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I need to know the logic to figuring out good chords to use for a given key - say A for example. Do you just use the circle of fifths? But even so, it can be more than I-IV-V chords combined with a few riffs right? How do you know what extra chords work? Maybe I mean not just a standard progression throughout the total song, but using multiple chords in a single measure or two for a riff like effect.


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Guitar1969
post Feb 7 2007, 03:21 AM
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QUOTE (Ikaros @ Feb 6 2007, 05:33 PM) *
I need to know the logic to figuring out good chords to use for a given key - say A for example. Do you just use the circle of fifths? But even so, it can be more than I-IV-V chords combined with a few riffs right? How do you know what extra chords work? Maybe I mean not just a standard progression throughout the total song, but using multiple chords in a single measure or two for a riff like effect.

All the 7 chords in a given key will fit and sound okay, but certain chords fit better than others in a certain musical situation(Such as I IV V in rock).


The best thing to do is figure what chords are available in the key you want to work in and then try them out.

such as for Amaj scale, its:

A Bm C#m D# F Gm G#dim

Remember you can use individual notes from the chords too to spice it up(Which really goes back to our scales)


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Ikaros
post Feb 7 2007, 03:34 AM
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So you are saying that for example,with the A minor pentonic scale you can use chords that have roots that are the notes used in the scale to create a chord-riff pattern?


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Guitar1969
post Feb 7 2007, 08:53 PM
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QUOTE (Ikaros @ Feb 6 2007, 06:34 PM) *
So you are saying that for example,with the A minor pentonic scale you can use chords that have roots that are the notes used in the scale to create a chord-riff pattern?


Simply Speaking - Yes

The Am Pentatonic scale(root of Am) is the relative minor(6th note of the C Major Scale) of the C major scale (The pentatonic just has 2 of the notes removed - Penta meaning 5 notes)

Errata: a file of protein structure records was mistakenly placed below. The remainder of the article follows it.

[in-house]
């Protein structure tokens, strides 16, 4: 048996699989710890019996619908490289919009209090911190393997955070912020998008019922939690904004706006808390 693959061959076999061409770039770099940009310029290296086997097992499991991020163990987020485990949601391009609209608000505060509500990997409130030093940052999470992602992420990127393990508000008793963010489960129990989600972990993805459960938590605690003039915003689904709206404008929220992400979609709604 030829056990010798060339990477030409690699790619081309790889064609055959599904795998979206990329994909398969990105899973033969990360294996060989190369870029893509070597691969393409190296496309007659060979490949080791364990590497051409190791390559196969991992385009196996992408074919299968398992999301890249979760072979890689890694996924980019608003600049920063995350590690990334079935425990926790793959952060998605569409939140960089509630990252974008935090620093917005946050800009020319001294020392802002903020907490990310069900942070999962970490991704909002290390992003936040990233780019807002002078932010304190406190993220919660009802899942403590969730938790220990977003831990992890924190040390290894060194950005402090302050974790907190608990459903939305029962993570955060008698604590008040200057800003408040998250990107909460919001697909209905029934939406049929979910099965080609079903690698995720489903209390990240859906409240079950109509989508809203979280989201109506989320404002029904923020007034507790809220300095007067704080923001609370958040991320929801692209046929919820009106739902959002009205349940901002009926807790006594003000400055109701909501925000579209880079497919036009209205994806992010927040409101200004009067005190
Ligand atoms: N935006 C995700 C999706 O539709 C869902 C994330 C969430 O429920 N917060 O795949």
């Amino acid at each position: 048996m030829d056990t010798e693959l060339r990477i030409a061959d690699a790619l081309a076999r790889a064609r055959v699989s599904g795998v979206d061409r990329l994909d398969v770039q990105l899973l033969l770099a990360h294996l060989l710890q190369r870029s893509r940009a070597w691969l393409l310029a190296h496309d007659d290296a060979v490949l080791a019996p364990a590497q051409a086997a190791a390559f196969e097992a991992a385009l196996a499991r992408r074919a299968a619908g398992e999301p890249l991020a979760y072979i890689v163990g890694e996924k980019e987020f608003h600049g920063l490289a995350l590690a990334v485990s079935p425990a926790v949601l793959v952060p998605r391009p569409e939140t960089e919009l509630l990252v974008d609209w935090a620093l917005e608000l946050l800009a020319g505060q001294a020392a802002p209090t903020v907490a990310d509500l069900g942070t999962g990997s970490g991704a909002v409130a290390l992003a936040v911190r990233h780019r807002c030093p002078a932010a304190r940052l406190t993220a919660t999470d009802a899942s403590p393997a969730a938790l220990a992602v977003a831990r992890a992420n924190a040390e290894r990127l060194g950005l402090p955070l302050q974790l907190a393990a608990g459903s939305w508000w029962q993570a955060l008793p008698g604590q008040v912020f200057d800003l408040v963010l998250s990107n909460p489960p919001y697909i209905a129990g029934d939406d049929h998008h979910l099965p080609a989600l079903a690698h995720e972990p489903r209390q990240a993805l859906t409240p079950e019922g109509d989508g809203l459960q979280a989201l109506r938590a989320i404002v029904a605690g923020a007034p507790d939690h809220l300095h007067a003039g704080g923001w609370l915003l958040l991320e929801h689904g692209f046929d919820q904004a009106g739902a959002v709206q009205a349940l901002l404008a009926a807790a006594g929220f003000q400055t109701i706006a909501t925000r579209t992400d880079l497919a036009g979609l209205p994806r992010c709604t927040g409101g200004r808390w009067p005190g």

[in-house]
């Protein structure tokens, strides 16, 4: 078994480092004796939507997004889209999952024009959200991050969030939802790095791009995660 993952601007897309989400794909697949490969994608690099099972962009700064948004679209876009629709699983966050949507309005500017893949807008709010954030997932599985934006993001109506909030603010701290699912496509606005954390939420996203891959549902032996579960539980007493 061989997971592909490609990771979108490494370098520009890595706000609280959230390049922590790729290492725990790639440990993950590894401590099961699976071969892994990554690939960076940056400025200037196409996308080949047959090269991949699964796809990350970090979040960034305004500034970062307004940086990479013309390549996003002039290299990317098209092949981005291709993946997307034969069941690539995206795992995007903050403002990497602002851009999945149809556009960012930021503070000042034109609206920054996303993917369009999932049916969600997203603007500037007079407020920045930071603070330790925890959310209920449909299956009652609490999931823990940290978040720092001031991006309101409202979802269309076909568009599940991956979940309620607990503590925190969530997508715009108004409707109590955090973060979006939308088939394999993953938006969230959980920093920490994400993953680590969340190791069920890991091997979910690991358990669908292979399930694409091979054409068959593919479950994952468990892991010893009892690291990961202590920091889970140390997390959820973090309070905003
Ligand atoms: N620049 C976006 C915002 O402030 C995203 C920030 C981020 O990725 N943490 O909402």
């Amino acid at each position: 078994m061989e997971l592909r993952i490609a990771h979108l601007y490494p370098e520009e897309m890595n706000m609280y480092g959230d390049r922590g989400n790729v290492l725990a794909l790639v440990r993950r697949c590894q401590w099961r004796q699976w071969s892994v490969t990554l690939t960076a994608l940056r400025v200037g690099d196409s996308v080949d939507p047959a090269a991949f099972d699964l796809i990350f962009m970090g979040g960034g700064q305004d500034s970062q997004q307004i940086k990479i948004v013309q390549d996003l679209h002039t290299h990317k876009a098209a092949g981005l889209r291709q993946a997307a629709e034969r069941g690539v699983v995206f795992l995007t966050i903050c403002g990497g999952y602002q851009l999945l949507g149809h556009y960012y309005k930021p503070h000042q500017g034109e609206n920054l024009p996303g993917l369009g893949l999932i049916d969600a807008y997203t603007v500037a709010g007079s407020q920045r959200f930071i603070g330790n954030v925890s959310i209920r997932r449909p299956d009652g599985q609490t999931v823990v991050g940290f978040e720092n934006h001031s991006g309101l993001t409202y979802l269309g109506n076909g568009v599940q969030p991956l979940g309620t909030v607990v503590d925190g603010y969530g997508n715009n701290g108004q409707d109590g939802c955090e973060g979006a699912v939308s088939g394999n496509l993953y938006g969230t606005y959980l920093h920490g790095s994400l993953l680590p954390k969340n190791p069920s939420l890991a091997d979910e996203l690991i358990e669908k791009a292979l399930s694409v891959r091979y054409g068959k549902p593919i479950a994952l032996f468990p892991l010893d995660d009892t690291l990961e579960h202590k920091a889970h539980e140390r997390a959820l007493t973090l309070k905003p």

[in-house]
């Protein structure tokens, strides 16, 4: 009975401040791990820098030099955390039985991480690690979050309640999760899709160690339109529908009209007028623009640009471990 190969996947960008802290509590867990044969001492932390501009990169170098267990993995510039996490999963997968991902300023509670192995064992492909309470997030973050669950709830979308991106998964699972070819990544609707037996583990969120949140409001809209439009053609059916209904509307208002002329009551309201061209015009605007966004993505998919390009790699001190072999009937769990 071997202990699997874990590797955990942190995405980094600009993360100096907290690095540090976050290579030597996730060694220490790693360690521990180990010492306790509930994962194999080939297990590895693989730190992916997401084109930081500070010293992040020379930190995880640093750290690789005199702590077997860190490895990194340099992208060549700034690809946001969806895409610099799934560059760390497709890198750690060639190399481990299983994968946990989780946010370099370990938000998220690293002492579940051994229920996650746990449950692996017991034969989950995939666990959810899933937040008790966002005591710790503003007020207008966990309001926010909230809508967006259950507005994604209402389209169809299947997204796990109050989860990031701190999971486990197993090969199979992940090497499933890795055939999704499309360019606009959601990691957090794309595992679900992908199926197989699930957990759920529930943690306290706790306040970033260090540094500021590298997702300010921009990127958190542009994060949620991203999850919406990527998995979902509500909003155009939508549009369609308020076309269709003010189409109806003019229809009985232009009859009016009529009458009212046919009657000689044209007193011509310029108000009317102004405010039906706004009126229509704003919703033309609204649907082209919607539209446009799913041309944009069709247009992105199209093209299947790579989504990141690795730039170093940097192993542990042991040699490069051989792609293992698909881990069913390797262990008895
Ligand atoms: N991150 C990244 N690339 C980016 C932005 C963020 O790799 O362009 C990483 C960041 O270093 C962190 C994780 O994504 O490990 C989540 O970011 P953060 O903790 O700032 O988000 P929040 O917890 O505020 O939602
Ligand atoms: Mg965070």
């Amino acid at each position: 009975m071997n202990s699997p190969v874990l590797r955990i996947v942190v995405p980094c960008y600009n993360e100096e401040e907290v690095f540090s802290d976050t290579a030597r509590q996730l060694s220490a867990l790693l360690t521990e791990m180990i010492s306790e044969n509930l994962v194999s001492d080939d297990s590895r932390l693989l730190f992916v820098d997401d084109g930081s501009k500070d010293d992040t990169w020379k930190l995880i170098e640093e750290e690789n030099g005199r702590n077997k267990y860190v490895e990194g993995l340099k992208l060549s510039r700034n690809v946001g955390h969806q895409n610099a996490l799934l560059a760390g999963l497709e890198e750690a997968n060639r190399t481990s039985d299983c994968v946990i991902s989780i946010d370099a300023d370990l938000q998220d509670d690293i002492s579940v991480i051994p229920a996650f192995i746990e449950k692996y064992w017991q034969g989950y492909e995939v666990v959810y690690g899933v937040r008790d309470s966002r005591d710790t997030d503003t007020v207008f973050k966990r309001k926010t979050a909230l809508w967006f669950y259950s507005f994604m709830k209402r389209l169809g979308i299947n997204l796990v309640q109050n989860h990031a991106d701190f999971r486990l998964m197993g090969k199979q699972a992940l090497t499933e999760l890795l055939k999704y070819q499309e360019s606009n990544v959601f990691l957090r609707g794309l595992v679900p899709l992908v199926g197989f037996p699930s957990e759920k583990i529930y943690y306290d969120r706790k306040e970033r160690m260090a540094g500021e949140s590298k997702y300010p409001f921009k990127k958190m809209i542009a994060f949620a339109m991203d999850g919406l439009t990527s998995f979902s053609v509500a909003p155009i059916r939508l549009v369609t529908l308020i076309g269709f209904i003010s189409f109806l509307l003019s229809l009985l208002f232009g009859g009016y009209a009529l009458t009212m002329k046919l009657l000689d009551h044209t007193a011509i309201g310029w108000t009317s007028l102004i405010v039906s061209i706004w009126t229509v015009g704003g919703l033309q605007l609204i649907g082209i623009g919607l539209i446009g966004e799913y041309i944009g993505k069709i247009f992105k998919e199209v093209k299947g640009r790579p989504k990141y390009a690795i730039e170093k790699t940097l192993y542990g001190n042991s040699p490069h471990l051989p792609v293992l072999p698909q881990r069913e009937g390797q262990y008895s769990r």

So if you look at the chords that fit into the C maj scale(Or Am scale for that matter- they are the same chords, just in a different order), you get the chords of:

tonic II III IV V VI VII
Cmaj Dm Em Fmag Gmaj Am Bdim

Do you see the Am in the sixth position(known as 6th degree) - thats the minor pentatonic for this particular scale.

All of the chords above will work with the Am pentatonic scale, although some will sound better than others , as when doing a chord progression some of the chords sound better together for certain styles ( I IV V for rock for example) .


So to create a chord-riff pattern you can mix the chords from the scale along with the individual notes of the Am pentatonic.

Hope this helps


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radarlove1984
post Feb 7 2007, 09:11 PM
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Best explanation I've heard. Thanks for posting.
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Ikaros
post Feb 7 2007, 10:20 PM
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Thank you. That clarifies for me what I was trying to guess at!


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Zee Deveel
post Feb 7 2007, 10:24 PM
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QUOTE (Guitar1969 @ Feb 7 2007, 07:53 PM) *
So to create a chord-riff pattern you can mix the chords from the scale along with the individual notes of the Am pentatonic.

Which is the Aeolian mode in the key of Am excluding the 4th (D) and the 7th (G#).